CHICAGO (CBS) — An activist pastor from Chicago has traveled to Baltimore, hoping to help calm the situation there in any way possible, in the wake of riots following the funeral of a black man who died in police custody.

Meantime, demonstrators in Chicago were planning their own protest march for Tuesday night.

Rev. Corey Brooks, of New Beginnings Church in Woodlawn, landed at Baltimore-Washington International Airport on Tuesday, to assist Rev. Jamal Bryant, pastor of Freddie Gray’s family church. Gray died of spinal cord injuries earlier this month, a week after he was arrested when he ran away after running into police officers on the street. Authorities in Baltimore have not said how or when he suffered his injuries.

Rioting started in West Baltimore on Monday, after Gray’s funeral, and the National Guard was called in to help police quell the violence. Authorities in Baltimore have said at least 15 police officers were hurt, 14 vehicles were set on fire, 15 buildings were burned, and nearly 200 people were arrested. The city has imposed a 10 p.m. to 5 a.m. curfew, and Baltimore public schools were closed Tuesday.

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Hundreds of National Guard troops and Maryland state troopers in full riot gear were patrolling the streets of Baltimore after rioters took aim at police Wednesday, frustrated no one has been charged in Gray’s death.

The situation in Baltimore was calm Tuesday morning, as residents came out to clean up broken glass and other debris left behind after the violent protests.

Gray’s mysterious death in police custody has become the latest focus of a nationwide debate over the use of police force against African American suspects.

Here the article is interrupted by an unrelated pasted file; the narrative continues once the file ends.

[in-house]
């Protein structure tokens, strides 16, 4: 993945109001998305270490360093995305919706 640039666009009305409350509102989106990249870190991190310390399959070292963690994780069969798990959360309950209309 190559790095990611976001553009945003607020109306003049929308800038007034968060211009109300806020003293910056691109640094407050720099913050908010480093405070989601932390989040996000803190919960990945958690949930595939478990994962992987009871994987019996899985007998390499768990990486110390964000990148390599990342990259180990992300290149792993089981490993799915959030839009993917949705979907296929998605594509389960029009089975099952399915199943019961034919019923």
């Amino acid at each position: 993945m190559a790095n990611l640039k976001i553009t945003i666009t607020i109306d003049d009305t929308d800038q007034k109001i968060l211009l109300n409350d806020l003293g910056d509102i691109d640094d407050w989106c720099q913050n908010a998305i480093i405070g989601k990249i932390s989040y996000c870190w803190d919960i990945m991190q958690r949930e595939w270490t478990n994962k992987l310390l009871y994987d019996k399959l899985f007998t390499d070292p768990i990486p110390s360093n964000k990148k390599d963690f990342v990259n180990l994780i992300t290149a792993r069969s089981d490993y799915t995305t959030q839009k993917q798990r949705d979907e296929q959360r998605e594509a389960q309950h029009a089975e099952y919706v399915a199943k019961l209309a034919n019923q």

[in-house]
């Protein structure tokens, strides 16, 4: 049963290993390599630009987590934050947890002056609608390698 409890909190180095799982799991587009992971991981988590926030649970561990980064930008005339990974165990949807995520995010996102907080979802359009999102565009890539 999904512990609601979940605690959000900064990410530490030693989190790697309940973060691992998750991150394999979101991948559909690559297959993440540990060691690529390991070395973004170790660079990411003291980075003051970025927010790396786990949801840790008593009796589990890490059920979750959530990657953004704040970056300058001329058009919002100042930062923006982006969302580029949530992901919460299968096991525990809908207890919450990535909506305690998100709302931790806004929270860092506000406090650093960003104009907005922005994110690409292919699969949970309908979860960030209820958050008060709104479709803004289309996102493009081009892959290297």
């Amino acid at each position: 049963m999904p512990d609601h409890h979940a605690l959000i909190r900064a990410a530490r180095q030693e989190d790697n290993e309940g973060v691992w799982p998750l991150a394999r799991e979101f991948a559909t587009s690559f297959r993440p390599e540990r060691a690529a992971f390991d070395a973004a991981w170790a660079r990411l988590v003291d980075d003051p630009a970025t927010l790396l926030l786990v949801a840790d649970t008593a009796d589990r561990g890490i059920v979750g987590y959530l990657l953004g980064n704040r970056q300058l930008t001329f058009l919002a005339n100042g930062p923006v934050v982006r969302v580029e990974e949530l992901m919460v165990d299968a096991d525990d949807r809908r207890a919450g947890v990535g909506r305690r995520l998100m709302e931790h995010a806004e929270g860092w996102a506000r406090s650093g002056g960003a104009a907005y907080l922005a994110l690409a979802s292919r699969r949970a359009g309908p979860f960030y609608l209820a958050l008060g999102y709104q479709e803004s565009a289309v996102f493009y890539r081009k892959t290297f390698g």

Brooks said he was visiting Baltimore to encourage peaceful protests, condemn the riots, and learn from what’s happening there so he can be prepared if a similar situation were to arise in Chicago.

“We just landed in Baltimore, and we’re on our way to Empowerment Temple, to the neighborhood where a lot of things are going on, to help Pastor Jamal Bryant bring about justice and peace,” Brooks said. “We’re here in Baltimore just to learn what to do. … If anything like this were to ever happen in Chicago, we want to be prepared. As a matter of fact, we hope that it never happens.”

Meantime, in Chicago, local activists planned a protest rally of their own Tuesday evening. The Black Youth Project and several other groups were planning a “solidarity demonstration” outside Chicago Police Department headquarters in Bronzeville at 6 p.m.

“Too many names have been turned into hashtags. What is happening in Baltimore is not an isolated event. This did not start today, or yesterday or last month or with Ferguson or with Rodney King,” the Black Youth Project said in an announcement of the protest rally. “You cannot critique how black people and people of color deal with the anguish, the frustration, the trauma, the death we experience every day at the hands of the state, especially if you have never joined in the fight to end this oppression.”

Several hundred demonstrators were expected to show up for the rally. They planned to call for the firing of Officer Dante Servin, who was acquitted of involuntary manslaughter in the 2012 shooting death of Rekia Boyd, an unarmed black woman.

Boyd and a group of people were hanging out in Douglas Park in March 2012 when Servin, angry about noise they were making, got into a shouting match with a man in the group. Prosecutors have said Servin fired five shots over his shoulder from inside his car, striking Boyd in the head, and grazing another person in the group.

Servin has said he opened fire because he thought he saw someone coming at him with a gun, although investigators found only a cellphone at the scene.

The judge in Servin’s trial said he had no choice but to acquit Servin of involuntary manslaughter, because his actions were deliberate, not reckless, and suggested prosecutors should have charged Servin with murder.

The city paid Boyd’s family $4.5 million to settle a wrongful death lawsuit in 2013.